Court Refuses Ron Paul Campaign’s Attempt to Subpoena Identity of Video Author

The opinion (Ron Paul 2012 Presidential Campaign Committee, Inc. v. Does (N.D. Cal. Mar. 8, 2012)) also in the process rules — correctly, I think — that signing one’s video “Vote Ron Paul” doesn’t violate federal trademark law, because it’s not a “commercial use”:

Plaintiff argues that it has met the Lanham Act’s commercial use requirement for two reasons: (1) Defendants used a Twitter account to post the video on YouTube and both of these websites are commercial in nature; and (2) the video was intended to frustrate Plaintiff’s fundraising efforts and increase the amount of money contributed to Presidential nominees other than Ron Paul.

The first reason is meritless. Plaintiff essentially argues that any individual who uses a commercial website — whether it is to post a video on YouTube or send an e-mail through Gmail — has automatically satisfied the commercial use requirement under the Lanham Act. While it is true that the websites for both Twitter and YouTube may have commercial purposes, it is Defendants’ conduct that is at issue here. And it is this conduct that in some way must be connected to the sale of goods and services for the Lanham Act to apply. Accordingly, Plaintiff’s first reason does not persuade the Court that Defendants’ own use of Plaintiff’s trademark was in a “commercial or competitive context.” See Stanislaus Custodial Deputy Sheriffs’ Ass’n v. Deputy Sheriff’s Ass’n of Stanislaus Cnty., 2010 WL 843131, at *7 (N.D. Cal. Mar. 10, 2010).

Plaintiff’s second reason requires a closer analysis. The Court agrees with Plaintiff that Bosley [a Ninth Circuit precedent] does not directly address the question of whether an individual who improperly uses the trademarked name of another politician to express an opinion has done so in a commercial context that satisfies the requirements of the Lanham Act. But Bosley does explain that “[T]rademark infringement protects only against mistaken purchasing decisions and not against confusion generally.” Bosley goes on to stress that the “appropriate inquiry is whether [the defendant] offers competing services to the public.” See also Stanislaus, 2010 WL 843131, at *6 (analyzing Bosley and other cases to find that “if an actual sale of goods is not involved, the infringer must be engaged in some form of commercial competition”). The District Court in Utah summarized the Tenth Circuit’s view on this issue as follows:

In our view, the defendant in a trademark infringement and unfair competition case must use the mark in connection with the goods and services of a competing producer, not merely to make a comment on the trademark owner’s goods and services …. Unless there is a competing good or service labeled or associated with the plaintiff’s trademark, the concerns of the Lanham Act are not invoked.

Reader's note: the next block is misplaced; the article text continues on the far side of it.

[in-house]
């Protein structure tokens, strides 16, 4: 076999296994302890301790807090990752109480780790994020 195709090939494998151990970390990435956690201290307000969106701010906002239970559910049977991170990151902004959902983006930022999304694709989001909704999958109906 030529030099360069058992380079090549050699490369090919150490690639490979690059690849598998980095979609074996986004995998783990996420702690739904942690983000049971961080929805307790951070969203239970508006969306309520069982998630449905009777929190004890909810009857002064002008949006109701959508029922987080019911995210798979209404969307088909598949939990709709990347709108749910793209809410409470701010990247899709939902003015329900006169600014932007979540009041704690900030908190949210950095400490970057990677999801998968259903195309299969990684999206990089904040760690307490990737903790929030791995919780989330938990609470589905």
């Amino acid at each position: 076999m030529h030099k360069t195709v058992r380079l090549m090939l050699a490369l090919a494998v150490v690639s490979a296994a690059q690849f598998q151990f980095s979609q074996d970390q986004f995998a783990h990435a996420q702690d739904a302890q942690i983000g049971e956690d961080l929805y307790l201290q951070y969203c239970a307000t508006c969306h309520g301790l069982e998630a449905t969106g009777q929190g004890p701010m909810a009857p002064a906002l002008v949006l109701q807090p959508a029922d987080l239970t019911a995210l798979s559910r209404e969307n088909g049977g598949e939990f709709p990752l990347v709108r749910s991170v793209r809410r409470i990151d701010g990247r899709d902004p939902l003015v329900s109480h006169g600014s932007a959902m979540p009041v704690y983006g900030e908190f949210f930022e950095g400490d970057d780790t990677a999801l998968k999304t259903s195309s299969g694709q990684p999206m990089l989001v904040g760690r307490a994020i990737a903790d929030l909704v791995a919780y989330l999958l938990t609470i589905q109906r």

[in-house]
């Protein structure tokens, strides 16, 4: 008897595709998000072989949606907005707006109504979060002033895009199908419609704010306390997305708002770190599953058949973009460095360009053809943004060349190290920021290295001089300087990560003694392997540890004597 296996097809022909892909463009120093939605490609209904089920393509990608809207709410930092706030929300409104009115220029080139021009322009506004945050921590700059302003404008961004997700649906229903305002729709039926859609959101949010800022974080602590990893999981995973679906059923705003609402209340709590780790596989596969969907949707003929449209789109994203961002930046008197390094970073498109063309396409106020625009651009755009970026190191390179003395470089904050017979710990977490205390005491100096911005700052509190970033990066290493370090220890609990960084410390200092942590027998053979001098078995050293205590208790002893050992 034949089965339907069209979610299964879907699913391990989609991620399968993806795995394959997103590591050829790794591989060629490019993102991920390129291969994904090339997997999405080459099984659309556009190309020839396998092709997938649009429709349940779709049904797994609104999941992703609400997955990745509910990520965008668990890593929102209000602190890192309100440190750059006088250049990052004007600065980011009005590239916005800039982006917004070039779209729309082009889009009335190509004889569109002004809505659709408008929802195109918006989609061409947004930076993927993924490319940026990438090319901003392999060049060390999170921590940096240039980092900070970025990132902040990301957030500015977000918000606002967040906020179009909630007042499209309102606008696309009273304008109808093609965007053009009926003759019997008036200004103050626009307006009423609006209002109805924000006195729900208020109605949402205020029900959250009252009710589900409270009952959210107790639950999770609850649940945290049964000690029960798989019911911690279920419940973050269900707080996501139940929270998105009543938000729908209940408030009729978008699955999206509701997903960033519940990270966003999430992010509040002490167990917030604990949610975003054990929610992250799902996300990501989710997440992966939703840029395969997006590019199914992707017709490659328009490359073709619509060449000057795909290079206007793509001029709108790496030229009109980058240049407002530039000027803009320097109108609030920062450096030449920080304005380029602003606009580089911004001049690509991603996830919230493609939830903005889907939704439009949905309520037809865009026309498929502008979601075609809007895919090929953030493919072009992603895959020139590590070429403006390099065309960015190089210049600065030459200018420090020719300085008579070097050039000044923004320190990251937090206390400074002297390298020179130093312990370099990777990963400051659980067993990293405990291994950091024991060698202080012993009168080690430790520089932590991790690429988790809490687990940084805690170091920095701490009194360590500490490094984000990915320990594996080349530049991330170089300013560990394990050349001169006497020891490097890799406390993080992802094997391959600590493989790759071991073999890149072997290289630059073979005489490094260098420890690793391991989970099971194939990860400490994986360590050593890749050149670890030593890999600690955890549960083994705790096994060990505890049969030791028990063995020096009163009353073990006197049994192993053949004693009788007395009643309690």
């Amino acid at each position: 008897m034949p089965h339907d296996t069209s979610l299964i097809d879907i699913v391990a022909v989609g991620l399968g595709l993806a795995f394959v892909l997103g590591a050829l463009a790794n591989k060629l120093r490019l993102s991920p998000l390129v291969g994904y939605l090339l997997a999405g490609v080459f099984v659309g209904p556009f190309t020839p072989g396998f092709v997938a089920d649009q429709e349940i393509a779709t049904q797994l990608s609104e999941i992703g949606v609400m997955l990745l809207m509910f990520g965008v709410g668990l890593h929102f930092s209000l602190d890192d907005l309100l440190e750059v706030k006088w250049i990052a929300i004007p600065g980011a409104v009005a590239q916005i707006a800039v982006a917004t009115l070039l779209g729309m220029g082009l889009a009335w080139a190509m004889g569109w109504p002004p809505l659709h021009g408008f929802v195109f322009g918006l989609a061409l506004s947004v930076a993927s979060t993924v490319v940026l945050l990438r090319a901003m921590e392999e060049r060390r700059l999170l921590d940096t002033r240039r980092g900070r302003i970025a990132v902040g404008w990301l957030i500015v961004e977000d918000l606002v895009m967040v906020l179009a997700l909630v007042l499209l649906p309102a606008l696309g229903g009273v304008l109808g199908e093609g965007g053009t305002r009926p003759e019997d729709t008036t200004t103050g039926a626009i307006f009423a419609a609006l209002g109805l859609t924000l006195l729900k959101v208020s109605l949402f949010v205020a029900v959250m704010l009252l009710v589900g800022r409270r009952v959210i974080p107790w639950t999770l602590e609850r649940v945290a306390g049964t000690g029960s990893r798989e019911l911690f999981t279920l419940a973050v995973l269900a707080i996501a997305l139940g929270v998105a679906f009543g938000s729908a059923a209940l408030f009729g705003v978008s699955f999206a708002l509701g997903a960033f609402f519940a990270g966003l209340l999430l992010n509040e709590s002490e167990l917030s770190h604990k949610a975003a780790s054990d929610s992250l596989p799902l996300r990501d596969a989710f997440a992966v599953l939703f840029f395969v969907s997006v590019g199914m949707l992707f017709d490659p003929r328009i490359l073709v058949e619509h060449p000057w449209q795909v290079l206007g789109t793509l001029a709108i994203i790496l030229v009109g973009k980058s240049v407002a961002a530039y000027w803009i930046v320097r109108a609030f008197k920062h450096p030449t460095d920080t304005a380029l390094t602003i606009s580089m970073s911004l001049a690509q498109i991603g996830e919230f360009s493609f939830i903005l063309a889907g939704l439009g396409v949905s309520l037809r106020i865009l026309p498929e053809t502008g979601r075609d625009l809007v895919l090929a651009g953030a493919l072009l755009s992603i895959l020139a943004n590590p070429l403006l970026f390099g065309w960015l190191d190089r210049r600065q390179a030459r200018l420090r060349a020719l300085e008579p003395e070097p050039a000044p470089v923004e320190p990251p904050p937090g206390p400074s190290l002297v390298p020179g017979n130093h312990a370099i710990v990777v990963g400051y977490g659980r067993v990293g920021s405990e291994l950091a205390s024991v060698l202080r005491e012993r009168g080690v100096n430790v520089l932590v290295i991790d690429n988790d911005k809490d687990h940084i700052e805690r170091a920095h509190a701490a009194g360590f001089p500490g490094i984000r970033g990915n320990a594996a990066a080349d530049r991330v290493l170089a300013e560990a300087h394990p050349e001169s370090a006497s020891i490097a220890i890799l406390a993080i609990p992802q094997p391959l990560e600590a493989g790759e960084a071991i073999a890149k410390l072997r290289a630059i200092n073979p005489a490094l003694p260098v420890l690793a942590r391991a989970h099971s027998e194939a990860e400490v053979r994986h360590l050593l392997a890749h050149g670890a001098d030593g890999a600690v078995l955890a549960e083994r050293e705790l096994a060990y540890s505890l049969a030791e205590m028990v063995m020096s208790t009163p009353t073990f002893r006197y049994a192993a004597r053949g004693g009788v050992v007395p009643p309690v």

Koch Indus., Inc. v. Does, 2011 WL 1775765, at *3 (D. Utah May 9, 2011) (citing Utah Lighthouse Ministry v. F.A.I.R., 527 F.3d 1045, 1054 (10th Cir. 2008). In Koch, the defendants created a website that impersonated the plaintiff’s company website, and then issued a press release that contained a political message and was designed to appear as coming from the plaintiff. The Koch Court dismissed the plaintiff’s Lanham Act claims for failing to meet the commercial use requirement, explaining that the defendants’ “press release and fake website did not relate to any goods or services and were only political in nature.” Koch specifically rejected the plaintiff’s theory that the defendants issued the press release to attract more contributions to their activities since the defendants never even identified themselves in their press release or fake website.

While Koch is not exactly analogous to this matter, it — as well as other decisions in the Ninth Circuit — establish that a critical issue in this analysis is whether the trademark infringer is alleged to have offered any competing services. Plaintiff does not address this issue in its amended ex parte application. And the Court’s review of the video shows that Defendants did not identify themselves as a competing organization and did not solicit any contributions. More importantly, and why Plaintiff’s request for expedited discovery is denied, the complaint does not contain any allegations that Defendants released the video to compete with Plaintiff.

Paul Alan Levy (Public Citizen) has more on the subject; Public Citizen was the lawyer for the defendants.